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AI Struggles Across Health Systems, Needs Wide-Range Testing


In a new study, AI performed significantly worse at diagnosing pneumonia in X-ray images in different health systems.

Deep learning models may not perform as accurately as expected if AI in the medical space is not tested more carefully.

Artificial intelligence (AI) performed worse at detecting pneumonia through images from different health systems than in data from a single organization, suggesting that AI must be tested carefully for performance across a wide range of populations, according to a new study.

Researchers from the Icahn School of Medicine at Mount Sinai used convolutional neural networks (CNNs) to analyze chest X-ray images to help provide a pneumonia diagnosis. The researchers used CNNs across three hospital systems — National Institutes of Health Clinical Center, Mount Sinai Hospital and Indiana University Network for Patient Care — for a simulated pneumonia screening task.

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In three out of five comparisons, researchers determined that the CNNs’ performance in diagnosing diseases on X-rays from hospitals outside its own network was significantly lower than on X-rays from the original health system. But CNNs exhibited a high degree of accuracy in detecting the hospital system where an X-ray was acquired.

According to the researchers, deep learning models use too many parameters, which makes it difficult to identify specific variables driving predictions and complicates their effectiveness in healthcare.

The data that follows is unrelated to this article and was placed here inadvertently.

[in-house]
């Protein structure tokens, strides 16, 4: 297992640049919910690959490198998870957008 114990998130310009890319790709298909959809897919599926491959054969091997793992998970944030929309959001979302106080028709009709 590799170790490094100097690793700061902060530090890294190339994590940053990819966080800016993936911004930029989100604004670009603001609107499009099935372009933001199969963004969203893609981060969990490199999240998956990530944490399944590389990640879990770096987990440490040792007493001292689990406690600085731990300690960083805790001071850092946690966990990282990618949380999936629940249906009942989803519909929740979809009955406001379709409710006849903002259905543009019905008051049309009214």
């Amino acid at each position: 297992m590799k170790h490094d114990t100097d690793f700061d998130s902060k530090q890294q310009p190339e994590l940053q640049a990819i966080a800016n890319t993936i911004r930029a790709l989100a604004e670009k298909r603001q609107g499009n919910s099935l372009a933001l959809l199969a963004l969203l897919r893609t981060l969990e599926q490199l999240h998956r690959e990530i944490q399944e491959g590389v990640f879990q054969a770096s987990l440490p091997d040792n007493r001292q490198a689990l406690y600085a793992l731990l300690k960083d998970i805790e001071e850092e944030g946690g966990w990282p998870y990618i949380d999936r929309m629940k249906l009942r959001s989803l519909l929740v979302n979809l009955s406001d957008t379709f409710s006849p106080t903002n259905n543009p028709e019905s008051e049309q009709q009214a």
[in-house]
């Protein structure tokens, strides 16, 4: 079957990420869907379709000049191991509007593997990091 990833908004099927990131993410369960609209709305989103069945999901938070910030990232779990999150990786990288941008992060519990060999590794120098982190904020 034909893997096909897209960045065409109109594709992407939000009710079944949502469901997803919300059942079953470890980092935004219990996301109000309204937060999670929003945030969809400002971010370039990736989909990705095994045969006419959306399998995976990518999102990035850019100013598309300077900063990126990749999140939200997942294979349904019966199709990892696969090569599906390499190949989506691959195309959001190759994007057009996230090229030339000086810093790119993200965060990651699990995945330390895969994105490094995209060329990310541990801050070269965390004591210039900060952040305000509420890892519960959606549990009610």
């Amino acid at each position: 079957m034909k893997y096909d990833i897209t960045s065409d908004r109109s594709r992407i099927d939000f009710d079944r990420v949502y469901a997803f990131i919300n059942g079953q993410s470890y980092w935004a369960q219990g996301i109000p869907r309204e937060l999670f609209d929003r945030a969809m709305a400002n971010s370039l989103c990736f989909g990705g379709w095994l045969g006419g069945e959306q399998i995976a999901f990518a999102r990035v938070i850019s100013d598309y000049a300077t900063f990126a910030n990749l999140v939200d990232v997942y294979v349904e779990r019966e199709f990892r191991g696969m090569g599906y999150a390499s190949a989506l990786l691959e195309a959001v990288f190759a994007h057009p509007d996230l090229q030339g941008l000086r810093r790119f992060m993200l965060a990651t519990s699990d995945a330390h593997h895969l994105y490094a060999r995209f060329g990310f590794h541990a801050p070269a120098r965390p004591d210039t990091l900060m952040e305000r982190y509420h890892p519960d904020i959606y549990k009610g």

“Our findings should give pause to those considering rapid deployment of artificial intelligence platforms without rigorously assessing their performance in real-world clinical setting reflective of where they are being deployed,” senior author Eric Oermann, M.D., instructor in neurosurgery at the Icahn School of Medicine at Mount Sinai, said in a statement.

CNN systems used for medical diagnosis need to be tailored to consider clinical questions, tested for real-world scenarios and assessed to determine how they affect accurate diagnoses, first author John Zech, a medical student at the Icahn School of Medicine at Mount Sinai, said in a statement.

CNNs’ performance in diagnosing diseases on X-rays may reflect their ability to identify disease-specific imaging findings and exploit confounding information. Additionally, CNNs’ performance may overstate their real-world performance.

Deep learning models may not perform as accurately as expected if AI in the medical space is not tested more carefully, the study found.

A total of 158,323 chest radiographs were drawn from the three participating institutions. Researchers elected to study the diagnosis of pneumonia on chest X-Rays due to its common occurrence, clinical significance and prevalence in the research community. Before computer-aided devices can be used in real-world clinical settings, they must first be able to generalize across a variety of hospital systems.

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